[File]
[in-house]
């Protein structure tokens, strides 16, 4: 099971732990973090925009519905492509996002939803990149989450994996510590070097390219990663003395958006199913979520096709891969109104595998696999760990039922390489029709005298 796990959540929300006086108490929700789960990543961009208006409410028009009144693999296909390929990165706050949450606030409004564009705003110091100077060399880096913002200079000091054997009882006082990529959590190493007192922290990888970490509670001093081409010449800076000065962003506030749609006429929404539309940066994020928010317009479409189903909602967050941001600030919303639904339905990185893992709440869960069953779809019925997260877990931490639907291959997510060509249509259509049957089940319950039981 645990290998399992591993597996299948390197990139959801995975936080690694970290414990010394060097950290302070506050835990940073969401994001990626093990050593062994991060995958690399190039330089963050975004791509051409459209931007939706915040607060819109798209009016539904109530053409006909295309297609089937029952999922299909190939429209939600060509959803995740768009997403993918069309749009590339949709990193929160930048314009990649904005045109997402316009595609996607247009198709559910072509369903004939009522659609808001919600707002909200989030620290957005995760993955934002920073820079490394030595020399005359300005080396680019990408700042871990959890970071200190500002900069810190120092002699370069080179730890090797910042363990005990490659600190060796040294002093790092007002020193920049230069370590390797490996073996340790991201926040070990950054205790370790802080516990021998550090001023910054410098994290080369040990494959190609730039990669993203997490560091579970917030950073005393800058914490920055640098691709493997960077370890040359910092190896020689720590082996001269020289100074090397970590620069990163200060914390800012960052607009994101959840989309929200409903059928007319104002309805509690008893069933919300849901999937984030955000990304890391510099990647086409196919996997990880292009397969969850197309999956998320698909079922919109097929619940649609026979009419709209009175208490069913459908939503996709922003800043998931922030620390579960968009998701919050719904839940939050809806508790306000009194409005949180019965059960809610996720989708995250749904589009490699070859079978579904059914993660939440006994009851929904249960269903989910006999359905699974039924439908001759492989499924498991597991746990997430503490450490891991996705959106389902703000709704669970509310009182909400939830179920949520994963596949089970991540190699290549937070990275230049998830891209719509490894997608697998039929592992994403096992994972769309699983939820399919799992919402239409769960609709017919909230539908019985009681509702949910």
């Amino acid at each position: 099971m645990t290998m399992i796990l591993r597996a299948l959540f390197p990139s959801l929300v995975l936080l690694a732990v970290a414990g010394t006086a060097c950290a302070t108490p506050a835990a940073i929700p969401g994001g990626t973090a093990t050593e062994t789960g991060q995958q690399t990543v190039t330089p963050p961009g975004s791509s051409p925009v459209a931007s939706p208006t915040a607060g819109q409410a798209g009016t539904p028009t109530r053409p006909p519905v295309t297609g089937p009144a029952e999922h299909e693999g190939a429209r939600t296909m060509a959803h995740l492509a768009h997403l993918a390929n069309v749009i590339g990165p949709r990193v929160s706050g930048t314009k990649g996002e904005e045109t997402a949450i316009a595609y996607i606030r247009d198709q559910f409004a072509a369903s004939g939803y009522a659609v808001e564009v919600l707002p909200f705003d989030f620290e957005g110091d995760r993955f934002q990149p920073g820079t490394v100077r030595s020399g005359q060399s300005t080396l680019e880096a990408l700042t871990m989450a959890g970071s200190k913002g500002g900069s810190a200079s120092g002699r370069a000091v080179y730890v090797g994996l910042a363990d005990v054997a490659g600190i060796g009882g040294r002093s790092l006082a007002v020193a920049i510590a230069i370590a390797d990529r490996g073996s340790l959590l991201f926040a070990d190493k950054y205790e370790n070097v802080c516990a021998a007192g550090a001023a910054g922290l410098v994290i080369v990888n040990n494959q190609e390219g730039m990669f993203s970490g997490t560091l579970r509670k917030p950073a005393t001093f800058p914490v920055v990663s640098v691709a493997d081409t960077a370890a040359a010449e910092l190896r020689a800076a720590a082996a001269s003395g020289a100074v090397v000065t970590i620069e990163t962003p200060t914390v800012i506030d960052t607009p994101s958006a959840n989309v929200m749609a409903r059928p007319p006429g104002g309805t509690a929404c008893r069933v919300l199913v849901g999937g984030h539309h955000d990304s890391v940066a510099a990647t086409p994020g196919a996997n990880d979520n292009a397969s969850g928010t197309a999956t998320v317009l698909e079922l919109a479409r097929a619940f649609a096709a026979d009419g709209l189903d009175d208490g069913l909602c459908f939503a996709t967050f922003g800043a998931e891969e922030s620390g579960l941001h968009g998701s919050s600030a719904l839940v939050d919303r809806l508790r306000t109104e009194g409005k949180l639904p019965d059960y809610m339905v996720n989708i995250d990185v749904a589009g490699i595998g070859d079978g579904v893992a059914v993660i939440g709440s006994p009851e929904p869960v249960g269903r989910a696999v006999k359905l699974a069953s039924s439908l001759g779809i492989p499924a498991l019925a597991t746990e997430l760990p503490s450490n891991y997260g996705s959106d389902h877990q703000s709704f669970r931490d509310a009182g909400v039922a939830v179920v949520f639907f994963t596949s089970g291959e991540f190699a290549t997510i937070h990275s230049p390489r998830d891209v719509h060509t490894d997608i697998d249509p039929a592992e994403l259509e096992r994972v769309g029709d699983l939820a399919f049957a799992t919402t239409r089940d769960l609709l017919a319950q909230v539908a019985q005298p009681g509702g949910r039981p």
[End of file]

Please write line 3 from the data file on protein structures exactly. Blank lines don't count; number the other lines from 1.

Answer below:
């Amino acid at each position: 099971m645990t290998m399992i796990l591993r597996a299948l959540f390197p990139s959801l929300v995975l936080l690694a732990v970290a414990g010394t006086a060097c950290a302070t108490p506050a835990a940073i929700p969401g994001g990626t973090a093990t050593e062994t789960g991060q995958q690399t990543v190039t330089p963050p961009g975004s791509s051409p925009v459209a931007s939706p208006t915040a607060g819109q409410a798209g009016t539904p028009t109530r053409p006909p519905v295309t297609g089937p009144a029952e999922h299909e693999g190939a429209r939600t296909m060509a959803h995740l492509a768009h997403l993918a390929n069309v749009i590339g990165p949709r990193v929160s706050g930048t314009k990649g996002e904005e045109t997402a949450i316009a595609y996607i606030r247009d198709q559910f409004a072509a369903s004939g939803y009522a659609v808001e564009v919600l707002p909200f705003d989030f620290e957005g110091d995760r993955f934002q990149p920073g820079t490394v100077r030595s020399g005359q060399s300005t080396l680019e880096a990408l700042t871990m989450a959890g970071s200190k913002g500002g900069s810190a200079s120092g002699r370069a000091v080179y730890v090797g994996l910042a363990d005990v054997a490659g600190i060796g009882g040294r002093s790092l006082a007002v020193a920049i510590a230069i370590a390797d990529r490996g073996s340790l959590l991201f926040a070990d190493k950054y205790e370790n070097v802080c516990a021998a007192g550090a001023a910054g922290l410098v994290i080369v990888n040990n494959q190609e390219g730039m990669f993203s970490g997490t560091l579970r509670k917030p950073a005393t001093f800058p914490v920055v990663s640098v691709a493997d081409t960077a370890a040359a010449e910092l190896r020689a800076a720590a082996a001269s003395g020289a100074v090397v000065t970590i620069e990163t962003p200060t914390v800012i506030d960052t607009p994101s958006a959840n989309v929200m749609a409903r059928p007319p006429g104002g309805t509690a929404c008893r069933v919300l199913v849901g999937g984030h539309h955000d990304s890391v940066a510099a990647t086409p994020g196919a996997n990880d979520n292009a397969s969850g928010t197309a999956t998320v317009l698909e079922l919109a479409r097929a619940f649609a096709a026979d009419g709209l189903d009175d208490g069913l909602c459908f939503a996709t967050f922003g800043a998931e891969e922030s620390g579960l941001h968009g998701s919050s600030a719904l839940v939050d919303r809806l508790r306000t109104e009194g409005k949180l639904p019965d059960y809610m339905v996720n989708i995250d990185v749904a589009g490699i595998g070859d079978g579904v893992a059914v993660i939440g709440s006994p009851e929904p869960v249960g269903r989910a696999v006999k359905l699974a069953s039924s439908l001759g779809i492989p499924a498991l019925a597991t746990e997430l760990p503490s450490n891991y997260g996705s959106d389902h877990q703000s709704f669970r931490d509310a009182g909400v039922a939830v179920v949520f639907f994963t596949s089970g291959e991540f190699a290549t997510i937070h990275s230049p390489r998830d891209v719509h060509t490894d997608i697998d249509p039929a592992e994403l259509e096992r994972v769309g029709d699983l939820a399919f049957a799992t919402t239409r089940d769960l609709l017919a319950q909230v539908a019985q005298p009681g509702g949910r039981p």